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Wednesday, December 29, 2010

Where Our Enzyme Deficiencies Start

By Dr. Smokey Santillo

How Enzyme Deficiencies Start 

In nature, it has always been survival of the fittest, not only with animals, but also with plants.  The plants that would naturally survive would be the healthiest, high in vitality and good nutrition for us.

The weak plants and animals would not have the ability to survive over time, much less reproduce; this is called natural selection.  However, this is not the case any longer with modern farming.

 There are natural predators, by design, in both the animal and plant kingdoms to remove the weakest members of the species, but farmers are now using enzyme-less, chemical fertilizers and poisonous, toxic sprays to target and kill the bugs and other natural predators of the weakest members of the species, sparing the weak

As a result, it is not just the strong that survive.  Every farmer knows his crops would not survive at all today because of lowered vitality, if it were not for the pesticides he uses.  In other words, modern plants, our fruits and vegetables, can no longer stand on their "own two feet."

Effects In Our Bodies

This is exactly what is happening to the human race.  Our immune systems are weakening to the point that we now cannot live on food alone. Supplements and drugs are almost a necessity.  Look at how many epidemics we have today - from heart disease, cancer, AIDS, and circulatory problems, to pancreatic diseases.

There are so many pancreatic diseases; they now call them Syndrome X.  Overcooked foods, fast foods, enzyme-less plants and chemicals have weakened our bodies to the point that we're all taking something to survive.  It's no longer survival of the fittest; it's more like who's going to live the longest synthetically.

How Disease Begins

Scientists are now measuring enzymes in the soil to determine its value - amylase, lipase, urease, protease, cellulose, etc.  These help determine the health of the soil.  These enzyme values are in direct relationship to human nutrition.  A plant, like an animal, needs enzymes to prosper.  There are free enzymes in the soil and also bacteria and other microorganisms to supply them.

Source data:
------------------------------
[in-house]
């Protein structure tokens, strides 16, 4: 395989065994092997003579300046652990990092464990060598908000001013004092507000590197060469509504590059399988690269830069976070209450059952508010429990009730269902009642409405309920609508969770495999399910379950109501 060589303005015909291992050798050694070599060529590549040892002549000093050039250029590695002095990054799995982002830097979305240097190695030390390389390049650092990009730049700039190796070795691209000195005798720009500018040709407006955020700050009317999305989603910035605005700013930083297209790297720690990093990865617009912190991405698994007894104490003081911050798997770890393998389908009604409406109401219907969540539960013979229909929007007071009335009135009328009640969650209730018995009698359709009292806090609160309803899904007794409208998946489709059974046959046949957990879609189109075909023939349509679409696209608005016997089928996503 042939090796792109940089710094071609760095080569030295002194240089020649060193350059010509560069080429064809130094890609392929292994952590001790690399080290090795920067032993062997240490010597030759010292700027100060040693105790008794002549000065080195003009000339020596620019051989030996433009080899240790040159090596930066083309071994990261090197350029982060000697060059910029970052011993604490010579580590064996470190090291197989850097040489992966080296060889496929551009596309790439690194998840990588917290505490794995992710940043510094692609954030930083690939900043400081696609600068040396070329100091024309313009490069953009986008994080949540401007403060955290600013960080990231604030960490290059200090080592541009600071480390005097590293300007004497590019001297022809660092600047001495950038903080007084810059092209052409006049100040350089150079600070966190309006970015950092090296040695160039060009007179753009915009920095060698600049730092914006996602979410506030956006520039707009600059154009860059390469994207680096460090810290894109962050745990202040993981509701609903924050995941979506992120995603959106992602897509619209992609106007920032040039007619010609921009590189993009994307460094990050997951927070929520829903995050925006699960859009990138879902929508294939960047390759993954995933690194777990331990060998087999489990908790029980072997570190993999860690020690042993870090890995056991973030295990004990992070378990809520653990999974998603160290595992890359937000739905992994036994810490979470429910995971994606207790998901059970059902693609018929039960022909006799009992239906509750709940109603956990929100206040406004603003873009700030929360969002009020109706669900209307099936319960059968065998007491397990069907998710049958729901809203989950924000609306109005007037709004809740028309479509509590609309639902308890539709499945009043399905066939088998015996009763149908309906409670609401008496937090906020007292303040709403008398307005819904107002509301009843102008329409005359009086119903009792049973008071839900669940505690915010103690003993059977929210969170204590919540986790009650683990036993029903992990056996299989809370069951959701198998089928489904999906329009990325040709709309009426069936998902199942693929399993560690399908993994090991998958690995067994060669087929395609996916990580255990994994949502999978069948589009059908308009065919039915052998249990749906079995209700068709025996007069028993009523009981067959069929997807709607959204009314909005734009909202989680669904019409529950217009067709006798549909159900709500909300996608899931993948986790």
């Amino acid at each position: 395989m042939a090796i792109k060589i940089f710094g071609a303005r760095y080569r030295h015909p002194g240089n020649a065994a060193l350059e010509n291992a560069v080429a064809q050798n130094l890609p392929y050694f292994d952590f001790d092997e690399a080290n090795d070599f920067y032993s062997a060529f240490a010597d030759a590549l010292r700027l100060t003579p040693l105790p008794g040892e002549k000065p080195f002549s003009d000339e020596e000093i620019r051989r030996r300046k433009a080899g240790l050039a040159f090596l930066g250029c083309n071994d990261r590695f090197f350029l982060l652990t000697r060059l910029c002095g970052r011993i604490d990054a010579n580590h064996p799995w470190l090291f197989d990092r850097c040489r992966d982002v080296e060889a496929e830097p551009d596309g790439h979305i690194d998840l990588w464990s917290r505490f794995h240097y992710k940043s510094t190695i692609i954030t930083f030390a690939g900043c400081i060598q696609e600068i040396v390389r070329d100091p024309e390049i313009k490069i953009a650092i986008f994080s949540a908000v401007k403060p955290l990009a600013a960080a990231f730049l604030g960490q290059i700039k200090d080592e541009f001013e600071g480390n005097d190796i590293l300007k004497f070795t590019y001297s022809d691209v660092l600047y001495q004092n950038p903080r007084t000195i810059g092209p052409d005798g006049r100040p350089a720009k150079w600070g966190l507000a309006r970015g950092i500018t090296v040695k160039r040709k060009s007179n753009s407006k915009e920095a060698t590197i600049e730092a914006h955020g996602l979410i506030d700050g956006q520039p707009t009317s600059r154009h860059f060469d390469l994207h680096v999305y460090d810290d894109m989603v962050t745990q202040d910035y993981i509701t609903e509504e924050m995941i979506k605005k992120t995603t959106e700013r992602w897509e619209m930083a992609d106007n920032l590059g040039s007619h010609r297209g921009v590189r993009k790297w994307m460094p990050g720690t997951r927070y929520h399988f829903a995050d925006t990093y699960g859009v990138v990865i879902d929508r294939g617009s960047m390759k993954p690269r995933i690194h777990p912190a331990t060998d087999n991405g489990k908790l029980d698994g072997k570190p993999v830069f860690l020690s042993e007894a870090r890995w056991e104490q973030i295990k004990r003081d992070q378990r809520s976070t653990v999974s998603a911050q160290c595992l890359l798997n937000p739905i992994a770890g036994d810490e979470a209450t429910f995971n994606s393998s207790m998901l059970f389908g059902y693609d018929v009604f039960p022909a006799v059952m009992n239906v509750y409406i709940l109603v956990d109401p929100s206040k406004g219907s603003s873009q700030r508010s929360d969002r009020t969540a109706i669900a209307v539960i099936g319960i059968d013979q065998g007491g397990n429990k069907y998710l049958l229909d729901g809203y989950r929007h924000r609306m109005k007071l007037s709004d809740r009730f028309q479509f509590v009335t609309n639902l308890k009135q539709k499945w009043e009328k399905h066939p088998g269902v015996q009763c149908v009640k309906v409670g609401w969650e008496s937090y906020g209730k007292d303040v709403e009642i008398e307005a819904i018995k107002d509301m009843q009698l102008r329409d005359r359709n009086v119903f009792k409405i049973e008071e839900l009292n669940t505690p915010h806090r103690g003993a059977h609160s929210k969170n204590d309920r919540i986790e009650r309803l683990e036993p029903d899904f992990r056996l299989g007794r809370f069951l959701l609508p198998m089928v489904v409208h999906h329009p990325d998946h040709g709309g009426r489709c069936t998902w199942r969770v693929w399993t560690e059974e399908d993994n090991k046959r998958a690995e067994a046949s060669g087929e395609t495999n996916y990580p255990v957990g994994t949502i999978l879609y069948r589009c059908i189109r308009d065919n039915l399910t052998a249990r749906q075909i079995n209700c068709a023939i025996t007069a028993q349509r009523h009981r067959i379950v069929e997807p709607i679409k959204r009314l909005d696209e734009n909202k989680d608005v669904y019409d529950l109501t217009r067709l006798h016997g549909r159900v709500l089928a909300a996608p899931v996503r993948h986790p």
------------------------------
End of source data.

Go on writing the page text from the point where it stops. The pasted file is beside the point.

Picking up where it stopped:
Earthworms make a huge contribution of enzymes.  They burrow their way through the soil, engulf the soils' usable material, and excrete what they cannot use back into the soil.  They cast off their enzyme rich excretions back to the soil.  Horticulturists look for soils rich in worm castings to cultivate their plants.

Synthetic, enzyme-less fertilizers were developed about 60 years ago.  Before this period, farmers were using enzyme rich manure.  Thousands of years ago, the soil received fresh urine and feces from countless animals.  All of these animals dropped their enzyme rich wastes, replenishing the soil. When these animals died, their bodies rotted and supplied more enzymes to the earth.  What right do we have to ruin nature's cycle?

Our health food stores are working hard to bring this cycle back to somewhat of a normal state.  Just think; we eat these weak plants, low in enzymes, low in energy, and even partly into a diseased state.  Our livestock eat these same weakened plants too. These weaknesses are then transferred to the human race.  This is where disease begins.

Breaking The Cycle

Survival of the fittest is the law that prevails in nature.  The weakest are removed; the strongest and healthiest survive. Powerful poisons must be almost universally applied by farmers, overriding this natural law.  Plants cannot survive on their own.

How do we break the cycle?  We must first try our best to get the most of the natural enzymes found in foods by eating raw and organically grown foods, avoiding fast foods and other processed foods.

But even with our best efforts, it is not enough.  We need exogenous enzymes. This is why I added amylase, protease, lipase, and cellulose to Juice Plus+®.  For more details on enzymes and how you can get the most from your foods and supplements, see my book - Enzymes: The Missing Link to Radiant Health, by Smokey Santillo.

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